What is Green Real Estate?
There’s more to being green than simply using recycled materials, especially in the world of real estate. The materials used to build your home are certainly important, but there are a number of other factors to consider if you want to purchase a sustainable property.
The following are a few benefits that come with eco-friendly real estate:
Reduced water usage
Does your home or building have energy efficient appliances that minimize water use? Responsible green real estate takes into account how water is used throughout your facilities, leveraging the best methods possible to ensure the utmost efficiency. This means your washing machine and dishwasher can continue to do their jobs while minimizing waste, and your water heater can function without spending too much energy heating the water.
Jay Najarian , through the National Association of Realtors (NAR), has earned its Green Designation. NAR's Green Designation was developed in response to growing consumer awareness of the benefits of resource-efficient homes and buildings. The designation helps consumers who care about energy efficient and sustainable building practices realzie their green real estate and lifestyle goals.
For more information visit www.greenresourcecouncil.org
According to NAR, buildings consume 14 percent of potable water in the United States, so reducing this impact through green building initiatives creates significant improvements — both to the environment and your utility bills.
Improved air quality
To receive green certification or recognition, buildings must meet air quality standards by implementing certain systems and components. This may come in the form of air handling or air conditioning units, and are intended to circulate and clean the air within your building. Air ducts are part of this process in commercial buildings, and any property that has received certification has undergone significant efforts to earn it.
Green Home Guide provides some great tips for creating cleaner air in your home. And with green real estate, you can rest assured that homes or buildings that qualify are using industry best practices.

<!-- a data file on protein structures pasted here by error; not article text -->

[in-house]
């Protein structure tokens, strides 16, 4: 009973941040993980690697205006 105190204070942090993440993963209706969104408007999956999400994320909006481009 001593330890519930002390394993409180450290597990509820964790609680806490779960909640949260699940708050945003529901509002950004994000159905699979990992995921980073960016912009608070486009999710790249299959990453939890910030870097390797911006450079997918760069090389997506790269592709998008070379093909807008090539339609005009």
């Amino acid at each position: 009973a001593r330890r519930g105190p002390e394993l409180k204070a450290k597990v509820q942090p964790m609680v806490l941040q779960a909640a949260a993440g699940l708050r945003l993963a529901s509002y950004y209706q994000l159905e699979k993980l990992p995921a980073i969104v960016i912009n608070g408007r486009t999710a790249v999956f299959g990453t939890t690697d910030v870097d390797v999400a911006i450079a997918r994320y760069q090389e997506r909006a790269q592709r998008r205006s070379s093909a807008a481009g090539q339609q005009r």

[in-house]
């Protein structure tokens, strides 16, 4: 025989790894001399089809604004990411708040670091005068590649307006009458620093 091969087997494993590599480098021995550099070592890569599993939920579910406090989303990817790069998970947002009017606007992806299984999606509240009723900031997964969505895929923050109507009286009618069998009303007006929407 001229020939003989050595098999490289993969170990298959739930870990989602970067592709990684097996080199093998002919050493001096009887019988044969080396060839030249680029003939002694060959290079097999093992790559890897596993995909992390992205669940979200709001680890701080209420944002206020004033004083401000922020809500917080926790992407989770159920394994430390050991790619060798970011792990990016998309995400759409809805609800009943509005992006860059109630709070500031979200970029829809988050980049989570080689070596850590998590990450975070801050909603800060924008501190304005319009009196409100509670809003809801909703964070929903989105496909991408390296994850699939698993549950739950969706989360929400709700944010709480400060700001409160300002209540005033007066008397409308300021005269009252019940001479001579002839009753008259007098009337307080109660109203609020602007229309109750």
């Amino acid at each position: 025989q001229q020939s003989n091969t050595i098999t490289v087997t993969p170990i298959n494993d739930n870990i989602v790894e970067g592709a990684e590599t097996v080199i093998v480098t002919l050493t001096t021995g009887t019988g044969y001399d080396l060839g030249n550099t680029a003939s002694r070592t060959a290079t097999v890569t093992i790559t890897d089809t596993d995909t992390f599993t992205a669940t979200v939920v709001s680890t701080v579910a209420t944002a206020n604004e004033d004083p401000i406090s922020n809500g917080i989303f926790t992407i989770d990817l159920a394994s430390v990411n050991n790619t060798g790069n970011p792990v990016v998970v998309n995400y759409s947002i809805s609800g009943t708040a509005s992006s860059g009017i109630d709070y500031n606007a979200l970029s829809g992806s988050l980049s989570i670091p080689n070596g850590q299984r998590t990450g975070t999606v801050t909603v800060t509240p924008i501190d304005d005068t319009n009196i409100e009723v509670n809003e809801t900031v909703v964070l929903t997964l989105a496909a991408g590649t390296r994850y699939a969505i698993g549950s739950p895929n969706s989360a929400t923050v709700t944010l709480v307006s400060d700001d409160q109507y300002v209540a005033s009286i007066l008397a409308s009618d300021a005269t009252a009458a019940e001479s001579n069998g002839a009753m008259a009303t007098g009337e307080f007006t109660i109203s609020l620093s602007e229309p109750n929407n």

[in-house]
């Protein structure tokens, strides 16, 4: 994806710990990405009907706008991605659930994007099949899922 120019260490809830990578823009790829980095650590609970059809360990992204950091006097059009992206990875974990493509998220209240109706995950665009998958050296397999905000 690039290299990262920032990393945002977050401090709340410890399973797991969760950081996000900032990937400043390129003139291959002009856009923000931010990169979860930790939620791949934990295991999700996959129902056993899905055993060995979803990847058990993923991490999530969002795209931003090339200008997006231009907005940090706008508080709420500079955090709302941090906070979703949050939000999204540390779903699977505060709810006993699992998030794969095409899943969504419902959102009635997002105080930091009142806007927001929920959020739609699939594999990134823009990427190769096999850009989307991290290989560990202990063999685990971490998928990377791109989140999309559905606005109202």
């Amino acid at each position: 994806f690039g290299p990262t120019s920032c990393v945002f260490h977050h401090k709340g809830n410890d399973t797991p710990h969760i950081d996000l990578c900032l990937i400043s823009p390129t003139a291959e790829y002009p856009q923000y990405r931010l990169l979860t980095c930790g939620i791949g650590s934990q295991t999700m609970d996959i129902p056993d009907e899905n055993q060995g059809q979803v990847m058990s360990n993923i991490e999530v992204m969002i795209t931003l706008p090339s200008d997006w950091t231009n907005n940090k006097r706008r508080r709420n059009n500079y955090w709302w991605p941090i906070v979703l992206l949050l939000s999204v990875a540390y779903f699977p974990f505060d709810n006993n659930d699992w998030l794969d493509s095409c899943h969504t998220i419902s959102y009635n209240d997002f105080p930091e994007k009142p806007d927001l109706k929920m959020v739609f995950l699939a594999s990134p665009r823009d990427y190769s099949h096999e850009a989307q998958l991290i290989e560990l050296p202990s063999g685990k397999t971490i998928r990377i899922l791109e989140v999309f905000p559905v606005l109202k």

Significant cost savings
A home with comprehensive energy efficient functionality helps the environment and saves you money on your monthly energy bill. Sustainable materials that work effectively with all other components in your home enable you to maintain a cost-effective, environmentally friendly and truly healthy living space.
Building a Green home means that your home is a "high performing home that's energy and water efficient, has good indoor air quality, uses environmentally sustainable materials and also uses the building lot or site in a sustainable manner." The Green Building model focuses on increasing the efficiency of the use of building resources while attempting to reduce negative impact on the environment and health of the planet (and its people). Green Building has many names: sustainable building, green home building, environmental building, or simply green.
The U.S. Green Building Council, or USGBC, www.usgbc.org is a nonprofit group that has a point rating system for Green projects. The projects get certified "Green" through the Leadership in Energy and Environmental Design program, or LEED which hires consultants to certify that the project is Green according to USGBC regulations.
The National Association of Home Builders also has an accredidation (provided by the American National Standards Institute, ANSI) for Green building with its own Green building rules and standards.
Construction of Green homes should produce less waste, use less water and energy, and fewer natural resources than other similarly non Green built homes. Green homes should also use recycled materials and locally manufactured goods. Typically a Green home will cost 3 to 5% more to build but those extra costs should be absorbed by water and energy savings.
Consumers interested in green remodeling can access the Green Home Web Guide from the USGBC, www.greenhomeguide.com . REGREEN Residential Remodleing Guidelines 2008, another guide to green remodeling, from the American Society of Interior Designers (ASID) and the USGBC.